Monday, May 23, 2005

Hybrids and the Rebound Effect

Futurepundit discusses the future of the market for hybrid cars and also considers how the rebound effect will decrease the impact of improved efficiency. Glenn Reynolds has also weighed in on the issue:

I'm deeply skeptical of the claim that most increases in fuel economy are simply "consumed" as people drive more miles. Most people I know drive as much as they want to already, and I don't think a decline in fuel prices would make much of a difference. I'm sure it would make some difference overall, but I doubt it's as substantial as claimed.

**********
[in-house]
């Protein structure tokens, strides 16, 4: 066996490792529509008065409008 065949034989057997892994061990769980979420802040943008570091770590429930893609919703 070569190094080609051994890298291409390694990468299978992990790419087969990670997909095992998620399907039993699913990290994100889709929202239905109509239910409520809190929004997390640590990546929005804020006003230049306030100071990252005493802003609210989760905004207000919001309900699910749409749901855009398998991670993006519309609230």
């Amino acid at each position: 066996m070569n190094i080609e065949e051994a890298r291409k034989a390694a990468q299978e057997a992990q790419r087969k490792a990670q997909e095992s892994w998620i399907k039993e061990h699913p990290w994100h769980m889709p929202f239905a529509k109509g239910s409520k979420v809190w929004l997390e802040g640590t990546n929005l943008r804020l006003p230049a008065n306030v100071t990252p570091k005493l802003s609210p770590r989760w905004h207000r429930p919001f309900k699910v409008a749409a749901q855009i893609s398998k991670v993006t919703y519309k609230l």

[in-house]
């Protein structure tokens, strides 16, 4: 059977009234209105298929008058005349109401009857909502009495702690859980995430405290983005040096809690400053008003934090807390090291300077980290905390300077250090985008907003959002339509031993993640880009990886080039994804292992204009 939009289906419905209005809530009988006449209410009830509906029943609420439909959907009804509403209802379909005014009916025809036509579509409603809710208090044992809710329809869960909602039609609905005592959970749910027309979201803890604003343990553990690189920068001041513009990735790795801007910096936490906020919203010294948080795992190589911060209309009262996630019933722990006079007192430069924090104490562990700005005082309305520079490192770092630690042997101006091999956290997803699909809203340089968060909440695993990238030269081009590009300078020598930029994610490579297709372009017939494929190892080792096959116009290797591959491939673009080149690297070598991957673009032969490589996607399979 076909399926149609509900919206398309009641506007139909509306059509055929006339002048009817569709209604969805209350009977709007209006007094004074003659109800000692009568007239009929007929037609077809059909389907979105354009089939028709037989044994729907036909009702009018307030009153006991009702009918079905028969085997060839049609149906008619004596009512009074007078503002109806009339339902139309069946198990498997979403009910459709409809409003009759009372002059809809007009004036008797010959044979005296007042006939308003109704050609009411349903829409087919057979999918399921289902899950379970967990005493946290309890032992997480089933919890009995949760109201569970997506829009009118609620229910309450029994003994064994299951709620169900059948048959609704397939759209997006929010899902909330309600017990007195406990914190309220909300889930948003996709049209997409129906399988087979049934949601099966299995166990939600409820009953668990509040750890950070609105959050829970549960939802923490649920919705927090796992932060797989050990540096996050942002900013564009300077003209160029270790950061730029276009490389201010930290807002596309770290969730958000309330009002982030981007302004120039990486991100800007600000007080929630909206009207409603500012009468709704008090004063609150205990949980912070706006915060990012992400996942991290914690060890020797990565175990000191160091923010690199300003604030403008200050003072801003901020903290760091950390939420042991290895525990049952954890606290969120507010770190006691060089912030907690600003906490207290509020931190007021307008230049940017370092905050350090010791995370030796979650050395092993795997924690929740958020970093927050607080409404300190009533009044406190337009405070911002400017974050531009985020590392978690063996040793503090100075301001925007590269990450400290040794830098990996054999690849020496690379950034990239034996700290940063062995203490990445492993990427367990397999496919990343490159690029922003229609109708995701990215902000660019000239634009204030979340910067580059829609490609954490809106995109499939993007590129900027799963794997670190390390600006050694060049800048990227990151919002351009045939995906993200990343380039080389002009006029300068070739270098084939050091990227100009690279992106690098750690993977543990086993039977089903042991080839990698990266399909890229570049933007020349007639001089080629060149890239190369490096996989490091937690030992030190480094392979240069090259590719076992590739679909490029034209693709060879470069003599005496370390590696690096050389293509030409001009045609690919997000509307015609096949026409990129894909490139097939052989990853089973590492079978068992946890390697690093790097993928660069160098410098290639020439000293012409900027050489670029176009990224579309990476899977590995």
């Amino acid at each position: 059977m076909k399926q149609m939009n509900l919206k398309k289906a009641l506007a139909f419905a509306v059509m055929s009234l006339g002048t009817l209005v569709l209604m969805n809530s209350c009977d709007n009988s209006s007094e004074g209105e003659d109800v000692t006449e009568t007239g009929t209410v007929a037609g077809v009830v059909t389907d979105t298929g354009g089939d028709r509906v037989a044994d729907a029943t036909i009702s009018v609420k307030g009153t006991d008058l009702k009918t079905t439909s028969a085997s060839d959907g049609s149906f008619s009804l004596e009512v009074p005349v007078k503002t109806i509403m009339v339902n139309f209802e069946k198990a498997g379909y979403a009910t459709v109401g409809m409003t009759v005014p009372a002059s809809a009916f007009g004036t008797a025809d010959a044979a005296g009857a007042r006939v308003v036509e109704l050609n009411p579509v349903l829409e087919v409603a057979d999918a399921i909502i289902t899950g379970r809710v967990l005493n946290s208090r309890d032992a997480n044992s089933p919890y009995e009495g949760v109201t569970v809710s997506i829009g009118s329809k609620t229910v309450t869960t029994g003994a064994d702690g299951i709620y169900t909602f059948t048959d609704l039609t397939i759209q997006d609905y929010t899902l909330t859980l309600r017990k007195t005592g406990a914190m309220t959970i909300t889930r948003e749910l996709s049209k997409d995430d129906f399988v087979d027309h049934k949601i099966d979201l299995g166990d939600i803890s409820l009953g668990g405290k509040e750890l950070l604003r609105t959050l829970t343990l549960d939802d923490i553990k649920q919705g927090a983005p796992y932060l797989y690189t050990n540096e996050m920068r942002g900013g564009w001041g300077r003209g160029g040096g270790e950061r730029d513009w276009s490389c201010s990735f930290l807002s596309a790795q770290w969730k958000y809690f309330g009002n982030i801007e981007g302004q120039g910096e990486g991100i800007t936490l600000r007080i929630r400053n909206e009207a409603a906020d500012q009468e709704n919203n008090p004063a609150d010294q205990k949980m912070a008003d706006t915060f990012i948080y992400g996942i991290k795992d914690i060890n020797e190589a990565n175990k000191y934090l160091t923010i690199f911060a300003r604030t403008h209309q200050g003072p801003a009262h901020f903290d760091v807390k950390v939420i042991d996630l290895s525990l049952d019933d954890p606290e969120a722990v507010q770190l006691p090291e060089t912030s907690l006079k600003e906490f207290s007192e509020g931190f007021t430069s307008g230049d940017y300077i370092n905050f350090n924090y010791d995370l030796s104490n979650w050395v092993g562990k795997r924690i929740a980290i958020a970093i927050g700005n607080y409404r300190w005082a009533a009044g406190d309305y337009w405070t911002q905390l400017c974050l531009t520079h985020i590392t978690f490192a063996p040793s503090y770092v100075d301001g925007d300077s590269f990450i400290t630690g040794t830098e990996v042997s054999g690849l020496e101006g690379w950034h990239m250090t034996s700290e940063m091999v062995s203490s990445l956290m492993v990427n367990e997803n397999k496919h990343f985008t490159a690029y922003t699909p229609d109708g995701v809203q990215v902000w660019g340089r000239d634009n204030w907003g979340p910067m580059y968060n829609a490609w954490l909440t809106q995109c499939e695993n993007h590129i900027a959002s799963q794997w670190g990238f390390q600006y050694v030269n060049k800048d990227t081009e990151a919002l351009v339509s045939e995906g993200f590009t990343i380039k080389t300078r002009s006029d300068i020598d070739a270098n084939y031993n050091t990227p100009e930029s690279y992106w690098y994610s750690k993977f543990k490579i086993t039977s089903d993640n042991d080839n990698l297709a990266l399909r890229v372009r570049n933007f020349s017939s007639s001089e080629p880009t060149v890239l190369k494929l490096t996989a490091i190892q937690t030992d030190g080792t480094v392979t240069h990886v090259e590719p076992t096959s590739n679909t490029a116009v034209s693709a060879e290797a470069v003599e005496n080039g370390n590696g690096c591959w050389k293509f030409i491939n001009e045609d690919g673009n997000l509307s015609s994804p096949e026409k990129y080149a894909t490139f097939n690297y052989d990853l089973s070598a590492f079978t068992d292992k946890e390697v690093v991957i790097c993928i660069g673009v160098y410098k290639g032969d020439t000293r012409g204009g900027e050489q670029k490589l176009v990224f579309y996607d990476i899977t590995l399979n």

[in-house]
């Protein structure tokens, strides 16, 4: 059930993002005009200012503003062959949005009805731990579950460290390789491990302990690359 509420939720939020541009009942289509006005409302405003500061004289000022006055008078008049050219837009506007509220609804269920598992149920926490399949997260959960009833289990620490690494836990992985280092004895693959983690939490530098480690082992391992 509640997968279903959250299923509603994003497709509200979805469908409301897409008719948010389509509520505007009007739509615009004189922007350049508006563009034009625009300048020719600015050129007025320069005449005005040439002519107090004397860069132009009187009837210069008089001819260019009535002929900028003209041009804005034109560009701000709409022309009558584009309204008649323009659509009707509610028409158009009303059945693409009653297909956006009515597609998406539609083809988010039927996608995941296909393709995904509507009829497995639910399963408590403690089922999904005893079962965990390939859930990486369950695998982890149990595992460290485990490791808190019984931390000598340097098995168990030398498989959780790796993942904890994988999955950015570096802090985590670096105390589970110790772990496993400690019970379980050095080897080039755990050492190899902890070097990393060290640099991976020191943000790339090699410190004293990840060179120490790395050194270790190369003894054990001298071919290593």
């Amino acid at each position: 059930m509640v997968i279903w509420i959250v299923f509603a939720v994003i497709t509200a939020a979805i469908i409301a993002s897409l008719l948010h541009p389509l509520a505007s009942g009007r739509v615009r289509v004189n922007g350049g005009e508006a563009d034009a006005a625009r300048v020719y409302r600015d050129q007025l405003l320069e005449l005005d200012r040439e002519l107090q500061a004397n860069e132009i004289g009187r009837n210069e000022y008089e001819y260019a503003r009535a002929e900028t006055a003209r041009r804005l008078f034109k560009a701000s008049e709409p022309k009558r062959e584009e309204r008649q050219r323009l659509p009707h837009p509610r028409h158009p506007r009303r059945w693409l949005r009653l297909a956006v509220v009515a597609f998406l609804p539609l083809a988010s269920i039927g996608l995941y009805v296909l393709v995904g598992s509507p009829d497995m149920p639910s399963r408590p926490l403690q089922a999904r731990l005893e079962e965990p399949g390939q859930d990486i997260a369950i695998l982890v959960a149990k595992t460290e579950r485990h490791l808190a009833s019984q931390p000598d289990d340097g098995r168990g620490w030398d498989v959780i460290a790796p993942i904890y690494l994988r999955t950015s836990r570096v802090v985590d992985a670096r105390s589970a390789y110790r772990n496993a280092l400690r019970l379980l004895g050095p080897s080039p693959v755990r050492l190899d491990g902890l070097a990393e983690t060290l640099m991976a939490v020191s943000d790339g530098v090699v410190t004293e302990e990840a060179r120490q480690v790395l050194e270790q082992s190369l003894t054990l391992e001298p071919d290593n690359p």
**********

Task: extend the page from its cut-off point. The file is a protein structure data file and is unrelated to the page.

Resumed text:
I agree that not ALL improvements are consumed as the cost of using fuel decreases with increased efficiency, but I think Glenn is missing the fact that "most people he knows" may not be the marginal case. There are a lot of people that may actually be limited in their driving by the costs (or the leisure time they have to drive, which should increase with wealth increases of improved efficiency in the economy) and will increase their mileage as the costs of driving go down.


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